I had only just turned 18 years old when I had my son. The events leading up to the birth of my son were the beginning of a chaotic pathway that I have finally felt free from in the last couple years.
Everyday, he looks older. Everyday, he says something that shakes my roots a bit, in reminding me that his presence in my home will not last forever.
I’ve touched on motherhood before, but today is another day I must release some of my own thoughts in journal form:
Motherhood has been a really rocky journey for me. I loved my pregnancy, but I was 17, and I spent my days reading everything that I could, and dreaming up what it would be like to be a good mother. I consider myself an “unmothered daughter”, and my understanding of what a “good mother” was, came only from my imaginations around some of my friends’ parents. Good mothers were mothers who taught their daughters to love themselves, and not to worry about boys; and to do well in school-because they were driven to, not because you were incompetent if you didn’t. A good mother was a mother who taught her daughter how to dress, and to feel pretty, and to cook and to clean- not for a man, but because they are necessary life skills. A good mother was a mother who held her daughter’s hand and listened when she cried, without turning it into a conversation about herself. Never once in my imaginings did I imagine what being a good mother to a son might look like, or the unique challenges that would arise because I was young, or how to mother myself out of teenage-dom so that I could be a good mom.
When my son was laid on my chest, I was rocked by the reality that I didn’t know what I had gotten myself into. This wasn’t imaginings anymore, this was real life. I was living with a family I didn’t trust, hating my mother for her abuses, and I was left very, very alone. My son’s father was in prison, I was healing from a broken tailbone, struggling with post-partum depression, and my friends were being 18 year olds and had little time for me. And as far as I knew, I had no idea how to raise a baby, because no one had taught me. I was in over my head, and I was afraid.
This is a common theme that I have been seeing on youtube from tarotists I respect, and in general articles lately; perfectly wonderful mothers talking about struggling with the transition into motherhood. For 7 years, I have thought that my ignorance stemmed from my age at the time. I am starting to believe that the ignorance comes from a culture of un-mothered mothers, and the pressure of hushed voices. Our society doesn’t want us to feel proud of being a mother, unless it means that our sons grow up to be successful men. Only then can we be proud.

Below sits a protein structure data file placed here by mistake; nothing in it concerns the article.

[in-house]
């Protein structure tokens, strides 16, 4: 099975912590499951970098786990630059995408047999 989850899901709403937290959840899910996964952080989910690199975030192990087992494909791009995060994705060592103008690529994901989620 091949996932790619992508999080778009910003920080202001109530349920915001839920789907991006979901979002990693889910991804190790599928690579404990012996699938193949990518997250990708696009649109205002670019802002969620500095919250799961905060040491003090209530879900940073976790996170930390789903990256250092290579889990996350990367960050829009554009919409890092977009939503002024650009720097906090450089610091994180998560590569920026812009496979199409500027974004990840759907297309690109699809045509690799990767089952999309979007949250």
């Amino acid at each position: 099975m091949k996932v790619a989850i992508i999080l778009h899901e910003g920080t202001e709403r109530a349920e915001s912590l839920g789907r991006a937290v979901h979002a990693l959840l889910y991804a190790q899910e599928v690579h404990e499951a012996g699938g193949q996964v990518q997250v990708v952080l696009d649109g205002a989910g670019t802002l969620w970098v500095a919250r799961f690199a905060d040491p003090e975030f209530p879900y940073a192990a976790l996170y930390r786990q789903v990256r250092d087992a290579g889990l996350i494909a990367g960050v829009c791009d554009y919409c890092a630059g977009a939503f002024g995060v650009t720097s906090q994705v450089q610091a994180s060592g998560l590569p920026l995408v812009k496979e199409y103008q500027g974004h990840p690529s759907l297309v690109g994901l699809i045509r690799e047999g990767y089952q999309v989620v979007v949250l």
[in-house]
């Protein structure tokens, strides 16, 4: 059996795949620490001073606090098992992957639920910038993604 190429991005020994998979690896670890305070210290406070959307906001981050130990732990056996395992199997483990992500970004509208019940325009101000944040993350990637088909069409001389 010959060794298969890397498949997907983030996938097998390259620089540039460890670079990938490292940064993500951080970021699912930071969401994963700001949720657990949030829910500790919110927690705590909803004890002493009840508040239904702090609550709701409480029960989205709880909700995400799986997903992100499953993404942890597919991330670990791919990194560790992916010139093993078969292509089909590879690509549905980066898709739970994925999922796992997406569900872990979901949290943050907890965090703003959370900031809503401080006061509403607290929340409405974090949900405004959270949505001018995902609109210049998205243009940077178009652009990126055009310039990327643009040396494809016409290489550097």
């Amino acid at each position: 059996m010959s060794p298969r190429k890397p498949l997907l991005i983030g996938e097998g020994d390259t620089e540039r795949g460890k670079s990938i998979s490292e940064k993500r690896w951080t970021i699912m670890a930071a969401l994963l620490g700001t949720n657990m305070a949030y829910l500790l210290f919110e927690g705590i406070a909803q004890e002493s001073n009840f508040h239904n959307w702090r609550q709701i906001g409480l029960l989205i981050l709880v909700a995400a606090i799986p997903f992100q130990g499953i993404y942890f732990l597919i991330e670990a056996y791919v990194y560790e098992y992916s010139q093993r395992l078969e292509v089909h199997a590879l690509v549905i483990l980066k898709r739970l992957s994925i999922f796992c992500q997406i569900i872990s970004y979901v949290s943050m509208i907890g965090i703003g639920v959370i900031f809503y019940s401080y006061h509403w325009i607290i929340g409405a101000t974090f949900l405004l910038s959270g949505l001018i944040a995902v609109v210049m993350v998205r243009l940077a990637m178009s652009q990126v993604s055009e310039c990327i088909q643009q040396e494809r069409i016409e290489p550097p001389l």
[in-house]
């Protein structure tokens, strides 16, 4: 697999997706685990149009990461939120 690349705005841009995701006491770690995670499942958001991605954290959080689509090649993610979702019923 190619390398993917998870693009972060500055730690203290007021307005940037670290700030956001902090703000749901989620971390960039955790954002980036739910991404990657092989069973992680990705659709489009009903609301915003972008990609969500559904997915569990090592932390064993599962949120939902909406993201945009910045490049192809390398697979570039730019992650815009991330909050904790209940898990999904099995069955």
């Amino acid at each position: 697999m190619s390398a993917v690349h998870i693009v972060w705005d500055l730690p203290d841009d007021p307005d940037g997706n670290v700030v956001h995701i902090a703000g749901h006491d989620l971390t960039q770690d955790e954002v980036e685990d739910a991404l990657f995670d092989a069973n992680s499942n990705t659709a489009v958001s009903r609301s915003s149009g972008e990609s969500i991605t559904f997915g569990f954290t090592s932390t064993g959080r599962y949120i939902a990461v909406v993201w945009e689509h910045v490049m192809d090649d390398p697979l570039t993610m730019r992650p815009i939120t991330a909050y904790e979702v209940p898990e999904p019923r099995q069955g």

A successful and driven daughter? That’s good, hopefully she finds a good husband to temper her.
A gay son/daughter? What did you do wrong?
An artistic and sensitive son? You should teach him to man up.
A vocal and expressive child? Teach your child to behave.
You know these phrases, you’ve heard them all before, and they barely scratch the surface.
It took a really long time for me to digest and chew up all of the pressures society was laying on me in my parenting. There are the ones we all deal with, and for me, the hardest to sit with were those that came because of being a young mother.
Today, as I drove my son to school, I was reflecting on the past three years of my life, since I started my career as a nurse. Often, young women my age say to me:
“That must’ve been really hard being so young.”
“What do you do with yourself since you’re raising a kid?”
“I can’t even imagine having to be responsible for that.”
“Why didn’t you just wait?”
“Didn’t you want an abortion?”
“Hopefully you find a guy who is willing to take on your child as his own.”
“Do you feel like you even knew how to parent?”
They are honest statements. But, they are hurtful statements. Up until recently, in casual conversation, I couldn’t bring myself to label myself as a mother, or to bring up my son until I was asked. And then, I felt such deep shame when talking to other women who were also mothers. As if, because I was young, I didn’t get to claim raising my son. That I wasn’t truly allowed to claim the title of “mother”. The shame of still being a fuck up. The shame of being damaged goods, “…and so young, too.” The shame pushed on me by people I loved, who were largely supportive in attaining a career: “Just find a good man to help you.”
I didn’t wait because I was a teenager dealing with mental illness and a mentally abusive home. I didn’t have an abortion, because despite my belief in the freedom to choose; I don’t personally believe in abortion. I didn’t know how to parent, and I made a lot of mistakes, and will continue to- as do ALL MOTHERS. What was hard for me was the fact that no one took me seriously enough as a mother to teach me any skills, or to hear me out when I asked for help. I was just, “too young.” My priorities are not aligned with girls my age, although that changes as more of them do settle down and have their own kids. But, I’ve been there and done that of the baby phase, and I don’t quite align with mothers who are further along in the process.